The streets of Jodhpur are like a something out of a nightmare. Vehicles rush frenetically in all directions, producing an unbearable din of horns and engines. They spew vile fumes of exhaust that mix with the dust to form an atmosphere so noxious many people travel with handkerchiefs over their mouths. No rules govern the chaos, only a mess of instincts and insights that somehow prevent people from colliding into each other at every intersection. Worst of all, horned beasts wander freely into the path of traffic, callously endangering all who encounter them, and these lethal menaces are not only accepted by the general population but also considered sacred by the predominant religion.
The ubiquity of cows in India and their consecrated status in Hinduism are well-known aspects of this country, but what you don’t realize until you spend every day dealing with cows is that they’re incontrovertibly terrifying. They may seem docile, with their big brown eyes and their wet, dog-like noses, but they’re not cute at all. They are large, powerful animals, equipped with multiple defenses that could easily slaughter a human being, and the day they decide to turn on us, we’re all done for.
I know these cows far too well. My office is located in a neighborhood of Jodhpur called Milk Man Colony, which until I arrived I thought was named as a quaint throwback to an era when people got their milk from dairies down the street, delivered in-person by real-live actual milkmen. I soon learned that in Jodhpur, that era is now. Where I live, the milkman arrives every evening around 7 PM. He pulls up on a motorcycle, honks the horn, and shouts “Doodh! Doodh!” (the Hindi word for milk). He keeps the milk is in large metal cans, one on either side of his motorcycle, and pours it directly into whatever container the household provides for him. I’m not sure where he gets the milk, but it could very well come from Milk Man Colony. There are definitely enough cows for it. Every morning, when I ride my bicycle to the office, I need to swerve around them as they lounge in the road, and I try my best to avoid their copious manure, which when it’s fresh jams unpleasantly between the grooves of my tires.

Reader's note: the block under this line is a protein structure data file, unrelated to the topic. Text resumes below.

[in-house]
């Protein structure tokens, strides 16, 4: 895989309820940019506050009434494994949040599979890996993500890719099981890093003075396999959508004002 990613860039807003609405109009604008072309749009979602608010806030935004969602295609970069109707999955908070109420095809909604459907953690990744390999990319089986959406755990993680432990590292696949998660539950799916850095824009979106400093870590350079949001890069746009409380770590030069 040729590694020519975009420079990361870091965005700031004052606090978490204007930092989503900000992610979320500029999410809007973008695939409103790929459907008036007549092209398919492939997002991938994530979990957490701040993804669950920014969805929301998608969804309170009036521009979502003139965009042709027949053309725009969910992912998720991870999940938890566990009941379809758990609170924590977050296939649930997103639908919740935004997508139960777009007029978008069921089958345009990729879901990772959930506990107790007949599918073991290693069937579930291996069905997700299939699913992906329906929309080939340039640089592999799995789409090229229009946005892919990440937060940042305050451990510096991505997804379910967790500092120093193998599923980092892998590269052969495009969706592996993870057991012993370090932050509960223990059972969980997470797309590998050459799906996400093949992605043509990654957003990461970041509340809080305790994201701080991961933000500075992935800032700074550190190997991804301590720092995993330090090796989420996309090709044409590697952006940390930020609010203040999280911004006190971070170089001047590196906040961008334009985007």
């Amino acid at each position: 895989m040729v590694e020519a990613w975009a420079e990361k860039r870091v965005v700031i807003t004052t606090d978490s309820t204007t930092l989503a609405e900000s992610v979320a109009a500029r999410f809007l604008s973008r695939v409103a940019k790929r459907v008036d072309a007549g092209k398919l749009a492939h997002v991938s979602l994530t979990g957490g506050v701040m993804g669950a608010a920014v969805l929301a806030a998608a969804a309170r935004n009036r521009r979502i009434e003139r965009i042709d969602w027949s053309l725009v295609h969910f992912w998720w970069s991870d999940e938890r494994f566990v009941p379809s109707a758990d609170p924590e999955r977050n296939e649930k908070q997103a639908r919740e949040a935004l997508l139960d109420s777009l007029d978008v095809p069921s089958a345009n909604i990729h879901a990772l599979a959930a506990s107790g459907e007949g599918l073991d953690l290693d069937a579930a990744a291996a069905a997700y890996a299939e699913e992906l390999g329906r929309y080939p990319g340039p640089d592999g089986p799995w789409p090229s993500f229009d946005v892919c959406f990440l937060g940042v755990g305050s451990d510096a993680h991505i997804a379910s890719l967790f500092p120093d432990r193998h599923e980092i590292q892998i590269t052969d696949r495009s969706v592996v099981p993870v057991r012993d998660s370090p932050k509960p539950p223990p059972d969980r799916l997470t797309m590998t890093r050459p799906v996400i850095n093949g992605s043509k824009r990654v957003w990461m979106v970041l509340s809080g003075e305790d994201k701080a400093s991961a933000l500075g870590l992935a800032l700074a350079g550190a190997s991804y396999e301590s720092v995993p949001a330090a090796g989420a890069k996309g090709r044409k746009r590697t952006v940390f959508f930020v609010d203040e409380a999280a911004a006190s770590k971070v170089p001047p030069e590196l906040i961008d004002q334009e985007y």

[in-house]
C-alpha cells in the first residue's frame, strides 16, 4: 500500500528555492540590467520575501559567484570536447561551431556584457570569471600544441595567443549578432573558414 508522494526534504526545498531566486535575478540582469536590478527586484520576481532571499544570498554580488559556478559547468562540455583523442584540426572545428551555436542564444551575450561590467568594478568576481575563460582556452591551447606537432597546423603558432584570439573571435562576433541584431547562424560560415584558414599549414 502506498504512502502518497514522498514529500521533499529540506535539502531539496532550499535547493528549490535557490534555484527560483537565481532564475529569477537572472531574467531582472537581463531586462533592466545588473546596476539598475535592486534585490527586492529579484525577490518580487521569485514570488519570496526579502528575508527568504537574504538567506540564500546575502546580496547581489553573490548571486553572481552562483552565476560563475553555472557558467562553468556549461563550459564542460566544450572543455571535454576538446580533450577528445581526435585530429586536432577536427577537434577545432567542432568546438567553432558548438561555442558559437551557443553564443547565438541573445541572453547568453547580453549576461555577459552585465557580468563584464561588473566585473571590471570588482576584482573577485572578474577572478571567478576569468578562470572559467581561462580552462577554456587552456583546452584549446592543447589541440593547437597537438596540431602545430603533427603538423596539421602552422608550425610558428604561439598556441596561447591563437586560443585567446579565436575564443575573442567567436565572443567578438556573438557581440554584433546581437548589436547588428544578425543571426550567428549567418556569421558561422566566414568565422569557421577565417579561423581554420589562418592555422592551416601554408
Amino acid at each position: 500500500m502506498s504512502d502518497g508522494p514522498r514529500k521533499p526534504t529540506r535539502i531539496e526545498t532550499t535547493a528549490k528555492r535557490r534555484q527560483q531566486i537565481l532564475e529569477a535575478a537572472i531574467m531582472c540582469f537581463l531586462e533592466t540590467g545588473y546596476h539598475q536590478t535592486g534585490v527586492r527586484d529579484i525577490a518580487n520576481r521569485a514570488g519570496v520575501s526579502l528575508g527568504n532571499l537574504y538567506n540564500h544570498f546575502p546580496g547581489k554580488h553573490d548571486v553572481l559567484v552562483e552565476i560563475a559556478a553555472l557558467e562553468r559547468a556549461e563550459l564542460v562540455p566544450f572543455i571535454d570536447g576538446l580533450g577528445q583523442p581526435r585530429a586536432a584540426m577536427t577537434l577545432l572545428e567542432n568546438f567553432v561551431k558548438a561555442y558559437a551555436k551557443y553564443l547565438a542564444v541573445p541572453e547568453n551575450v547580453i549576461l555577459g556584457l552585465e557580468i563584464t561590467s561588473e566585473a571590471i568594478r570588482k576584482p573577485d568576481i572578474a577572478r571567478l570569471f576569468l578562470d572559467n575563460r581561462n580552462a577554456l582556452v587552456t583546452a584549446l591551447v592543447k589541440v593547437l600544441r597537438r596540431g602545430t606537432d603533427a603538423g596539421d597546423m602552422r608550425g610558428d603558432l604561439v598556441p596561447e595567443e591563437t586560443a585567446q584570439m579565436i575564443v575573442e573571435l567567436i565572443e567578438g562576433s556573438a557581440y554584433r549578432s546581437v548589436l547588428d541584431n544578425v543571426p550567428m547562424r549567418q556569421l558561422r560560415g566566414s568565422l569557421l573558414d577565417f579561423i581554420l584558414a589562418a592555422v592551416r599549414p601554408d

Throughout the day, I can hear the cows mooing as I sit at my computer. I’ve come to the conclusion that “moo” is a highly inaccurate word to describe the sound they make. In fact, it’s one of the grossest onomatopoeic failures of the English language. The sound is not a silly yawn, as “moo” seems to suggest, but rather a low, guttural groan, a somber warning summoned from the larynx of a creature that could clearly inflict some damage. I think “uuunnggh” would be more appropriate, with the extra letters always included. “The cow goes uuunnggh” might make for an unwieldy line in a children’s book, but it would teach kids a valuable lesson: don’t mess with cows.
Every time I pass a cow on the street, the same thought goes through my head—this animal could kill me if it wanted to. It could gore me with its sharp horns, it could crush me with its thick hooves, or it could just thrash me around for a while and see what happens. If I get by the creature unscathed, I consider myself lucky. Sure, I’ve heard that cows are generally not aggressive, but how can we really know what a creature like that is thinking or feeling? Maybe they’re highly aggressive, but they’ve learned how to mask their anger in order to co-exist with humans, kind of like the Hulk but maintaining their Hulk strength all the time. Cows are very muscular animals. That’s what keeps the steak and hamburger industries in business.
Of course, there’s not much of a steak or hamburger industry in India. Due to the whole holiness thing, beef is both literally and figuratively off the table. As far as keeping cows in check, I’m not sure which strategy is better: Indian reverence or American hostility. In India, people treat cows with the utmost respect, giving them little reason to do any harm. In America, on the other hand, we relegate our cows to sparsely populated areas, confine them to factory farms, and kill them by the millions. On the down side, there’s not much respect involved, but on the up side, this system keeps them off the streets, where there’s no risk that they’ll hurt us. At least not while they’re alive. We still have to worry about growth hormones, heart disease, and superbugs, but that’s a low price to pay for security, isn’t it?